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In every camp one could find kapos. These were fellow prisoners who were chosen by the SS to supervise their fellow inmates whilst they were in the barracks or within work parties. For their service, they received better food rations and clothes, they also were given their own room within the barrack block and could take on a servant, this usually was young boy known as a 'pipel', who would receive special favours from the kapo in exchange for doing his bidding, which included sexual favours.
If a kapo failed to supervise and discipline their charges properly, they would simply be replaced. To keep their lofty position, many kapos abused their fellow inmates, sometimes worse than the SS, and because of this abuse, they were generally despised by the other prisoners. The SS would generally choose a kapo from the criminal elements, especially if they were murderers or have a history violence.
Lagerältester: The most powerful kapo within the camps were known as the Lagerältester (camp leader or camp senior). They were answerable to the camp commandant and had to ensure that everything was running smoothly within the camp.
Blockältester: This was followed by Blockältester (Barrack room leader) who ensured that the rules and discipline were maintained within their barracks.
Stubenälteste: Also within the barracks, there was a Stubenälteste who was directly responsible for ensuring that the barrack room was kept as clean and tidy, which was difficult because of barracks were generally infested with lice which carried typhus.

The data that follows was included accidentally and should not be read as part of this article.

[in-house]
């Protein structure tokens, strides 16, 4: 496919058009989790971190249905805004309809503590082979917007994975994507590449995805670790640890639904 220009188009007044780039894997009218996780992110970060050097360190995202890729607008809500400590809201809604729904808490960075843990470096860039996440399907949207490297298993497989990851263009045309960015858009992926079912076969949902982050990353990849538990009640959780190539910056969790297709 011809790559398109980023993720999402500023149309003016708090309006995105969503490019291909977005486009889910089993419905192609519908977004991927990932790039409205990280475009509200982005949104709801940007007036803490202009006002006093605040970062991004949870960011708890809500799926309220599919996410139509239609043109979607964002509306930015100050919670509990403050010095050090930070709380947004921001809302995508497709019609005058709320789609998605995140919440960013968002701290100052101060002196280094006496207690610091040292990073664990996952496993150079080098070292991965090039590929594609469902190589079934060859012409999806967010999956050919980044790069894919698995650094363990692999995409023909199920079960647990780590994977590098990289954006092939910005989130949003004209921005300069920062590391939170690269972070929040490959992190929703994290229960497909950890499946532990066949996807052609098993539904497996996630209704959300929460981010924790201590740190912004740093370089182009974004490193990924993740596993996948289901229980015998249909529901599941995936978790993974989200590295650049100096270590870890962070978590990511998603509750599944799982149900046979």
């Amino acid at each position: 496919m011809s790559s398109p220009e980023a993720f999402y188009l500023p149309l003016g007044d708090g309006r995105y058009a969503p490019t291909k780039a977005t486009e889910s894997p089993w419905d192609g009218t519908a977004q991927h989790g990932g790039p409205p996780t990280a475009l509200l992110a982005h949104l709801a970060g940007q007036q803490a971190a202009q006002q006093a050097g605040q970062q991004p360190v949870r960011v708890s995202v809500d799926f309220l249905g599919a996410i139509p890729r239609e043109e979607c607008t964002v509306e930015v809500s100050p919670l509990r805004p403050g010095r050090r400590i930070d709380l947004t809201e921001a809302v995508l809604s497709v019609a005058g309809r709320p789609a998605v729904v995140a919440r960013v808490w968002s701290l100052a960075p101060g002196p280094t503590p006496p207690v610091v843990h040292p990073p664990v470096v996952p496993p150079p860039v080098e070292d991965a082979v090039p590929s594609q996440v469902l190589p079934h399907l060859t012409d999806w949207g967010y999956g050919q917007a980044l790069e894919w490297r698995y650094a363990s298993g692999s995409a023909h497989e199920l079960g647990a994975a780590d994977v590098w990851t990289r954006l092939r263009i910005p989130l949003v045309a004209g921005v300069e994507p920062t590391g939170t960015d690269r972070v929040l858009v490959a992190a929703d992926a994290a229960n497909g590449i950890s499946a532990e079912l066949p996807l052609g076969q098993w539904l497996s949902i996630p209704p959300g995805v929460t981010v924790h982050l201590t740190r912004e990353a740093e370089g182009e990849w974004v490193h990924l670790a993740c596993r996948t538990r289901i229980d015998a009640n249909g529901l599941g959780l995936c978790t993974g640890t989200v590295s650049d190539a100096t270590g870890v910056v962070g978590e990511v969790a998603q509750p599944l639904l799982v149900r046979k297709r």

Blockschreiber/Rapportschreiber: These kept records of all the prisoners within each barracks which was used during roll calls.
Oberkapo/Kapo/Vorarbeiter: Work parties were generally supervised by the Oberkapo (senior kapo), or lower kapos as well as the Vorarbeiter (foreman). Their primary responsibilities were to ensure that their work details arrived at their designated workplaces on time, to ensure each work prisoner is doing what is expected of them, to maintain discipline within the detail and to escort the prisoners back to the barracks after each day's toil. Prisoners would be beaten regularly by the kapos, and sometimes even killed.
Prisoners who fell out with a kapo could have their life expectancy cut short, but if they were liked by the kapo they could be helped into a better and safer work detail.
Corruption was extremely rife within the kapo system and this corruption could also act as a lifeline for some prisoners, who could barter with them for some special privileges, thus prolonging their chances of survival.